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Central Wyoming College partners with tribe to offer classes on Wind River Reservation

Central Wyoming College partners with tribe to offer classes on Wind River Reservation

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Central Wyoming College

An archaeological field school from Central Wyoming College surveys the top of a recently discovered bison jump in the Wind River Range in 2016. The college announced a partnership with the Northern Arapaho Business Council to offer classes on the Wind River Reservation.

Students will be able to take some college classes on the Wind River Reservation this fall as part of a partnership to make the college more accessible to those living away from campus.

Late last month, the Northern Arapaho Business Council signed an agreement with Central Wyoming College in Riverton to begin offering some classes on the reservation. The college is also working with Eastern Shoshone leaders on a similar agreement, college officials said Wednesday.

Officials say they hope to encourage more students to start — or continue — their educations by making it easier for those living on the reservation to attend classes.

“We’re a community college, and we serve the community. And the community includes the reservation,” said Mark Nordeen, the college’s Dean of Arts and Sciences.

The partnership also comes as the college works with Americans for Indian Opportunity to improve cultural understanding and eliminate some barriers, like travel and childcare, to higher education for those who live on the reservation, said Ivan Posey, Central Wyoming College’s tribal education coordinator and a citizen of the Eastern Shoshone tribe.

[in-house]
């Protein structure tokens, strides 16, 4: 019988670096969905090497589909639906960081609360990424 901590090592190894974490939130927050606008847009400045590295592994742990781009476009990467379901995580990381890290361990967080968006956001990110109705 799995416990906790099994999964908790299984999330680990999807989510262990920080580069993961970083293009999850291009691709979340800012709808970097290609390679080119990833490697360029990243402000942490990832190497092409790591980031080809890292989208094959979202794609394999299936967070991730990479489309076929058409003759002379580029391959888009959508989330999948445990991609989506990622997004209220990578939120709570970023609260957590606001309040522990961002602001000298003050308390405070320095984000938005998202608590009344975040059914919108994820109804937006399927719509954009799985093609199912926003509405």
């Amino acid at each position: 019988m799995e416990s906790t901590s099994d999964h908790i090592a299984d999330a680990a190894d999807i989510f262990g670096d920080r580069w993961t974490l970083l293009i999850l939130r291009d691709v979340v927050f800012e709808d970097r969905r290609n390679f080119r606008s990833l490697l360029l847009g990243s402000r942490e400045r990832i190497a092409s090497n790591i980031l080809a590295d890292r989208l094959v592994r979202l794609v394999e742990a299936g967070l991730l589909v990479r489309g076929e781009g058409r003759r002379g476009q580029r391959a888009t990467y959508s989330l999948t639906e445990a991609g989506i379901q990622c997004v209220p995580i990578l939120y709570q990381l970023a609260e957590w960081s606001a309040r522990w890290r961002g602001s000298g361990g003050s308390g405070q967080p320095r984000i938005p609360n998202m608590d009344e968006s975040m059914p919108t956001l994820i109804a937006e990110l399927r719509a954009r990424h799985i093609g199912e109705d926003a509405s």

“The focus really hasn’t been on the reservation,” Posey said. “It’s kind of a new direction.”

Nordeen said tribal leaders have expressed the desire for trained and educated leaders to guide the tribes in the future.

“What we’re trying to do is help create … an educated citizenry in order to better serve the needs of the community,” he said.

While the college has offered some classes in Fort Washakie and Ethete in recent years, the new partnership marks an expanded effort to be more accessible, school officials said.

Students won’t initially be able to complete full degrees or programs through CWC Wind River but instead will be able to start their college education or complete general education requirements through the classes.

Offerings this fall will include a pre-college math course, English composition, public speaking and the Arapaho language.

The classes will be available to all students and will occur in the evenings in Ethete.

College officials said they’ll be working with Eastern Shoshone leaders to see what courses they’d like to see offered as the two sides finalize an agreement. Those courses could expand to include technical classes like welding, for example, Posey said.

“Our intent is to work with both tribes,” he said. “We want to make sure we work with the reservation as a whole.”

Nordeen said he’d like to see about 40 students take classes on the reservation this fall, though 32 might be more realistic.

CWC Wind River students will have access to the same resources like advising, financial aid and tutoring that students taking classes on the main campus in Riverton would have.

Under the first agreement with the Northern Arapaho, the tribe will provide support staff, and the college will provide faculty members to teach, according to school officials.

“People still want to get educated,” Posey said. “They just may need support and guidance.”

Follow reporter Chris Aadland on Twitter @cjaadland


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Chris Aadland covers the Wind River Reservation and tribal affairs for the Star-Tribune as a Report for America corps member. A Minnesota native, he spent the last two years reporting for the Wisconsin State Journal before moving to Wyoming in June 2019.

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